Phew that was a lot of blogorific scrawling for me…

patrick said…
I just went for a trip to the Diet Coke fields and along the way I thought of Michael Nesmith and his pet smirk. Somehow the Monkees still feel bubblegum to me (and being assembled by producers to create a tv band is not in and of itself enough to be bubblegummy to me--see that spin-off band/series from the 90210 (at least I think it was a 90210 spin-off) --the one with the kid with sideburns and poofy hair.

Anyways I know Nesmith didn't want to be bubblegum but I don't think there's enough white-out to hide that label. Regardless, I like the monkees.

also, note that "but that's soooo stupid" in my previous post should be in qoutes and said in that high pitched whiny voice we use when making fun of our friends for saying things that we think and say all the time.

Finally, I heard Eleni Mandell on my headphones while getting diet coke...Brian you should check her out if for no other reason than she wrote the line "I'm like the pennies that come in useful"

also see Michael Leviton ( Kim bought me a ukulele to make up for never being home (at least I think that's why she bought it) and I found this guy's music while looking for ukulele pop.
Jonathan Lapper said…
That said…it’s all in fun and I hardly felt attacked or anything. Well I sure as hell did! Let me tell you something you son of a... (insert some clever form of wryly winking emoticon here). Well I'm glad you feel that way Patrick. I suffer from over-analysis diarrhea at times. You should meet me in person if you ever want to truly feel the dread of saying to yourself, "Oh god, why did I just make that off the cuff statement to him?" Although I'm hoping that liking "Something Tells Me I'm Into Something Good" on "it's own merits" was an ironic statement. It was, right? Right? In the spirit of good fun and full disclosure I cannot listen to Herman and the Hermits without the overwhelming urge to vomit at least ten gallons of maggot-infested bile. Must be the bourbon.
Cinephile said…
Wow, and to think I just wanted to put up some enjoyable YouTube clips! Great comments, patrick and jonathan both. I guess I hear bubblegum as both a set of sounds (hence the pixies, with their girl group choruses and killer, surf-rock riffs: that it gets filtered through the fuzz and distortion of 80/90s indie rock doesn't make it any less bubblegum to me)(I'm not sure, by the way, that it applies to all the pixies, but it sure does to the song I clipped up here, as well as "Caribou' and "Debaser") but also a state of mind, one which focuses on certain questions of craft, hooks, sonic bliss, etc. So I would agree with patrick that generic boundaries can be annoying, but that bubblegum can also cut across conventional wisdoms about rock and genre (as delineated in this wonderful essay). Here's the passage I really like:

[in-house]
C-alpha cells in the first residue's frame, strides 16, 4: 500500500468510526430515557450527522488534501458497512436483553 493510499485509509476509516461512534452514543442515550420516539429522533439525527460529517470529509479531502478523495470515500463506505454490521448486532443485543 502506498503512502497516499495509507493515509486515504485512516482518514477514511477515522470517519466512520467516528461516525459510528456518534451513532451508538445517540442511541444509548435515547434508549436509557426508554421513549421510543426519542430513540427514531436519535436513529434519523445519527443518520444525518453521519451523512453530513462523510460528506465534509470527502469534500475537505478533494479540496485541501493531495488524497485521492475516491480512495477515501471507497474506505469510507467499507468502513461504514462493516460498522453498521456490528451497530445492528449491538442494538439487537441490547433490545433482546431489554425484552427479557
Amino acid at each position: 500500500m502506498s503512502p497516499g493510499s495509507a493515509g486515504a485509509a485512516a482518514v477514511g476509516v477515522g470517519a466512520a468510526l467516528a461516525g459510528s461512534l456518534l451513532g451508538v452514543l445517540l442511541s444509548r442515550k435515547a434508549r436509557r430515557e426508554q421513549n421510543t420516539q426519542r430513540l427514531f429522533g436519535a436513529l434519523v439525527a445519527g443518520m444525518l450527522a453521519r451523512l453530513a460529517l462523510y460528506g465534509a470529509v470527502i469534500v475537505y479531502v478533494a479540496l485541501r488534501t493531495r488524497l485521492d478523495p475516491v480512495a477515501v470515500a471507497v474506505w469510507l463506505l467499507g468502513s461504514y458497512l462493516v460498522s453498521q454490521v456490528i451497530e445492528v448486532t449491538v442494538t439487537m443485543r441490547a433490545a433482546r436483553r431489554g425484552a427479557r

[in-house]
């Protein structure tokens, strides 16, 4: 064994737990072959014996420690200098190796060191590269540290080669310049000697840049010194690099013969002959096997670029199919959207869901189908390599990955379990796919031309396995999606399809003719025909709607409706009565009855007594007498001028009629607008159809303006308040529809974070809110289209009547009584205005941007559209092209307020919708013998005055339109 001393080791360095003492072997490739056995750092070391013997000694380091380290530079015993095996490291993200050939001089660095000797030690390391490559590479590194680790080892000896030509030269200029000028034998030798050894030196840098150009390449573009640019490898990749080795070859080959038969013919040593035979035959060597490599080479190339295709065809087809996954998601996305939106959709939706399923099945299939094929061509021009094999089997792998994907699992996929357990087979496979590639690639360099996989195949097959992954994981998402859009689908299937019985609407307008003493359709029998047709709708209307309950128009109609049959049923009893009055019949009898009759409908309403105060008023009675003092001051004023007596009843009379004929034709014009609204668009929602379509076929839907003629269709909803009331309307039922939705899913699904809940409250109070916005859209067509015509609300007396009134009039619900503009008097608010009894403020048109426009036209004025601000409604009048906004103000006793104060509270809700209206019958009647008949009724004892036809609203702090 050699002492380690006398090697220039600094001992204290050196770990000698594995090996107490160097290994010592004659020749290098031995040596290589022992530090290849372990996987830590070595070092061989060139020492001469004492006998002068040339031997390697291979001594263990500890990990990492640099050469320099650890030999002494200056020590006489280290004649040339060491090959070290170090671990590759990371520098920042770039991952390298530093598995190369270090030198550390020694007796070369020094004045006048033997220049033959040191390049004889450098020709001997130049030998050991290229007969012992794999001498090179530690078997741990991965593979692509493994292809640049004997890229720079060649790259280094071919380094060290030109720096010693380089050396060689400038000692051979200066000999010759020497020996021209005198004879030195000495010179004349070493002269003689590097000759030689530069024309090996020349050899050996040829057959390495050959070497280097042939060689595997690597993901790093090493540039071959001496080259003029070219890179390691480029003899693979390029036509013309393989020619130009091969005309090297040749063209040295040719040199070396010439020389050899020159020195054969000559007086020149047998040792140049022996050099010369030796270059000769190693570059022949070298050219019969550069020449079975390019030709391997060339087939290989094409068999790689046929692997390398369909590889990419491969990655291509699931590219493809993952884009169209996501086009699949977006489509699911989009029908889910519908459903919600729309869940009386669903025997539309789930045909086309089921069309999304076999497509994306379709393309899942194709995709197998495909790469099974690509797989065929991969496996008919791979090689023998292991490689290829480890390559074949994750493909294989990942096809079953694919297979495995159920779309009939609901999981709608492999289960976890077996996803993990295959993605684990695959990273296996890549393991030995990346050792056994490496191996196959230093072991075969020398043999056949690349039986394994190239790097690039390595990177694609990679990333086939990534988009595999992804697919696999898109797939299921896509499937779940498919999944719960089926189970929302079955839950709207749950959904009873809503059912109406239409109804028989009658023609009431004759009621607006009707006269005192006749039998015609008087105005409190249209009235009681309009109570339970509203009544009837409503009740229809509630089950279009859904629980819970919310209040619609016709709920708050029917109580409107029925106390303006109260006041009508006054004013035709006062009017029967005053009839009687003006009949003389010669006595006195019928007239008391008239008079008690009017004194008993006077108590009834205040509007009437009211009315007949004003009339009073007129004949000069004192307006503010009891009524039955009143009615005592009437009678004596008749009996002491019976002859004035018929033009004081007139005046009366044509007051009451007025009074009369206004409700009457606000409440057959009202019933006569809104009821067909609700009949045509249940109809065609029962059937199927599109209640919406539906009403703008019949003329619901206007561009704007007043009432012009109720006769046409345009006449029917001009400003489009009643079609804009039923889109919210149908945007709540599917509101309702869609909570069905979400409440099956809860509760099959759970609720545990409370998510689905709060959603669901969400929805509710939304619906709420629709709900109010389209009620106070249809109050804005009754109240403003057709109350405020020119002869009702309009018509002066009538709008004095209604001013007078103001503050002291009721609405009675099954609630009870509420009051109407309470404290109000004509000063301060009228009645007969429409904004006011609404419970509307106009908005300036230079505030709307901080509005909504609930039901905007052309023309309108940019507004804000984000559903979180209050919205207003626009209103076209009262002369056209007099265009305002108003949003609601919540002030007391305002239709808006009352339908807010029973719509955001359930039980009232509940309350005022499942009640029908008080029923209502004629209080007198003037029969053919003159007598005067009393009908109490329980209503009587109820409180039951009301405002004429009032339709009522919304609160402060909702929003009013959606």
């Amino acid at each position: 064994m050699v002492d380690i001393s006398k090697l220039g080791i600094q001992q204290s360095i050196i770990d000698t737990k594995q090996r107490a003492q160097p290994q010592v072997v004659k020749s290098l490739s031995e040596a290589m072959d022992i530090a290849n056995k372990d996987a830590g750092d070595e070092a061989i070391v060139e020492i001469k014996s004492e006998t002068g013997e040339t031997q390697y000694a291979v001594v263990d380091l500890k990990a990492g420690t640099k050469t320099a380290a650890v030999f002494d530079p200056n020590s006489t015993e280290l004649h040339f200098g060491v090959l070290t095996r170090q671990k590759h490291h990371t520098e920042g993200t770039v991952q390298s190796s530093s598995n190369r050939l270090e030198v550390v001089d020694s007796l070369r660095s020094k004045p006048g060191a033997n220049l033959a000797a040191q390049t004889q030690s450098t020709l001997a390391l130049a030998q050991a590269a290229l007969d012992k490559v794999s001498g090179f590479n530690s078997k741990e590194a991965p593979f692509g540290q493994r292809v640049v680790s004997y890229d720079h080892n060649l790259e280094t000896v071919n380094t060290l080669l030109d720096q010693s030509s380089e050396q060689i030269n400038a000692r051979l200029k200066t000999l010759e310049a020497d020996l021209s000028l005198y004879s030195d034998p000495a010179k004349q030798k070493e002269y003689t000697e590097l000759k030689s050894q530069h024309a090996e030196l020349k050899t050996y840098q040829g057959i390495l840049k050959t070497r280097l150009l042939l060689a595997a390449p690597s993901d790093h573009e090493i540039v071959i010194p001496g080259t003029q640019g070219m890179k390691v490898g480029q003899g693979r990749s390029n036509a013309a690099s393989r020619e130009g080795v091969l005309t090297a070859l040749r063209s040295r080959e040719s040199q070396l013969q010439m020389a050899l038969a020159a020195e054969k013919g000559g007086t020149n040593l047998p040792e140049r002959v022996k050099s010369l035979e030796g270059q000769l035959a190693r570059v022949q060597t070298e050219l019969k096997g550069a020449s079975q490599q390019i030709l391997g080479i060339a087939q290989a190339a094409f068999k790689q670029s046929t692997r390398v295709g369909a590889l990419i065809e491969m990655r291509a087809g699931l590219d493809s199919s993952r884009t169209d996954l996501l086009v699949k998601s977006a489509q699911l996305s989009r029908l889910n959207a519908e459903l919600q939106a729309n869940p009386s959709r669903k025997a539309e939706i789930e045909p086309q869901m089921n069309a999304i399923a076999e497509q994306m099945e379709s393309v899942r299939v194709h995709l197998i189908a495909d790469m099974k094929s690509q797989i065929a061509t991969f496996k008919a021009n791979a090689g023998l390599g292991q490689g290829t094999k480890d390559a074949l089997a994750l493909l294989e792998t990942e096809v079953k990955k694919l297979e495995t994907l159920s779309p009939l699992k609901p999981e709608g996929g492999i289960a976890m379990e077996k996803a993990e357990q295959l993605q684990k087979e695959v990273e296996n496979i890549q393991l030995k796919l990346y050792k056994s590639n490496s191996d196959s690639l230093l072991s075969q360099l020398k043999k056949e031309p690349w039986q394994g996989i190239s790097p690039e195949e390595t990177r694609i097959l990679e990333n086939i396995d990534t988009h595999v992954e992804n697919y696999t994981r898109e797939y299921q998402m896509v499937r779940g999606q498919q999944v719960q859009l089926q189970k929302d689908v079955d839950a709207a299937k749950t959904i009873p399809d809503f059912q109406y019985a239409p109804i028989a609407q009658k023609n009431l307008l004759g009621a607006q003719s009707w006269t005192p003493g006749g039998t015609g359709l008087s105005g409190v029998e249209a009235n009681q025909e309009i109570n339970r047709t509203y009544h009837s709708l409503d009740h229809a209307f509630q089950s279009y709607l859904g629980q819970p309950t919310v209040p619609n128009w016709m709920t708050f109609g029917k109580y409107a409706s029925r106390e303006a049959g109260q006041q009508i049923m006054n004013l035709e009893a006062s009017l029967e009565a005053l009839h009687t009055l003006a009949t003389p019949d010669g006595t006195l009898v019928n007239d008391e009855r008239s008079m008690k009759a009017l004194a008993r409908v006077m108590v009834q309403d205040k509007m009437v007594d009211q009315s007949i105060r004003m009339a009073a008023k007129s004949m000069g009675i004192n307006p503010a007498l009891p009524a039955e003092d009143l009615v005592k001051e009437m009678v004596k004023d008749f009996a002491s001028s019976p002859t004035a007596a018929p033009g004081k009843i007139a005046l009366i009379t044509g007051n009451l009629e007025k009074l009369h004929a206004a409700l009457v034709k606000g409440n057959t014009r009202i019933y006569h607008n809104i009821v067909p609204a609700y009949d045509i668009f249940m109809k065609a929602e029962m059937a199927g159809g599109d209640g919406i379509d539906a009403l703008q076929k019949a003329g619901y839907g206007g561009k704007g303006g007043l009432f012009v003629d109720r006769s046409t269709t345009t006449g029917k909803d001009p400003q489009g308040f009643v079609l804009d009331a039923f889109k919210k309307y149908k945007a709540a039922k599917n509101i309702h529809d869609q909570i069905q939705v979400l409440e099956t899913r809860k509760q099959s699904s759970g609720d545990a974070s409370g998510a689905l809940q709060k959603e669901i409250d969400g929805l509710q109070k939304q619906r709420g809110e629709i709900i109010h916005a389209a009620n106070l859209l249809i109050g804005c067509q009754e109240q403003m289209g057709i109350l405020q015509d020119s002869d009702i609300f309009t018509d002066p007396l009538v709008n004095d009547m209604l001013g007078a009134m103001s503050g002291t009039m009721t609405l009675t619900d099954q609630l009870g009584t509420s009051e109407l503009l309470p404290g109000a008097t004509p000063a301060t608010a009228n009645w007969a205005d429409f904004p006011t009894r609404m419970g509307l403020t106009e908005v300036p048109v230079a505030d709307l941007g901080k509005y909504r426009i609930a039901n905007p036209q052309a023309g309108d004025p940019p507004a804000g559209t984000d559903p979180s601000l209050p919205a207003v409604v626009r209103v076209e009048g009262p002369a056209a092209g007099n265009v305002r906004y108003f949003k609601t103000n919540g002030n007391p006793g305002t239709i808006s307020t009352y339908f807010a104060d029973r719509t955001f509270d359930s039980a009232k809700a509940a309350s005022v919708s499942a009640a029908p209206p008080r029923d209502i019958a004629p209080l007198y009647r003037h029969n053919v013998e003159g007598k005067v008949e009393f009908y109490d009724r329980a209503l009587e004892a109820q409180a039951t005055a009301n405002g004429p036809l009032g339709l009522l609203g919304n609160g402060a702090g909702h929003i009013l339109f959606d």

"Rock criticism, born of and beholden to the sixties, stumbles badly when confronted with music produced outside of its short set of registered myths. Session singers? Studio musicians? That�s not rock and roll! Except for Motown. And Stax. And the Beach Boys and portions of the Byrds� career. And, retroactively, disco. And Dusty in Memphis. And Richard Davis� sublime bass work on Astral Weeks.

We think it�s time to retire this folkie stab at a false authenticity...

The very notion that you can package and sell pop music bliss offends anyone invested in handcrafted cultural artifacts. But we're talking about nothing less than the pursuit of the perfect pop song. Manufactured? Sure. Just like Casablanca, Ford Mustangs, the Fender Stratocaster, or Pee Wee's Playhouse. There's genius to be had off the assembly line.

The sixties was the Pop Decade, with music and the visual arts developing highly refined shorthand styles, until the product became like a billboard signifying the essence of the thing. Painters Roy Lichtenstein and Andy Warhol drew on advertising imagery to give their canvases lowbrow pizzazz which was immediately familiar. The ad execs had already made sure the designs would appeal�the artists just appropriated a select set of subjects, celebrated them as if they were crucially important, and waited for their audacity to raise a stink.

Mass-production could be viewed as the enemy, or it could be archly embraced. Instead of representing the artist�s deepest thoughts and feelings, Pop Art played it all cool�feelings are for drips. It�s all about craft, high gloss, perfection, and the knowing wink. West Coast sculptors subscribed to the finish-fetish, adapting kar kulture techniques to make shiny smooth objects that gleamed like cherry cars or surfboards. The eye just wafts all the way over and never catches on the slightest flaw, which is how bubblegum acts on the ear. But this kind of perfection just looks easy�you have to paint a thousand coats over an exquisitely crafted form to achieve that kind of finish."

So, now I've probably set off another argument...(: Anyway, thanks for the great remarks.
Anonymous said…
I remember seeing the Josie and the pussycats bit on the old Cartoon Network (it seems so long ago....)

it's kind of a brilliant little short.
Anonymous said…
with all due respect, i define bubblegum pop with a totally diff sound. Leslie Carter's "Like Wow!" is bubblegum pop. How Britney used to sound back in the day of "...Baby one more time." that is bubble gum pop in my book! the kooky way of singing sometimes can be measured as bubblegum pop. and i can't log in because this site is determined to make you use your google account and I use a yahoo *sighs* well i'm urielwirth if you wanna look me up or hit me back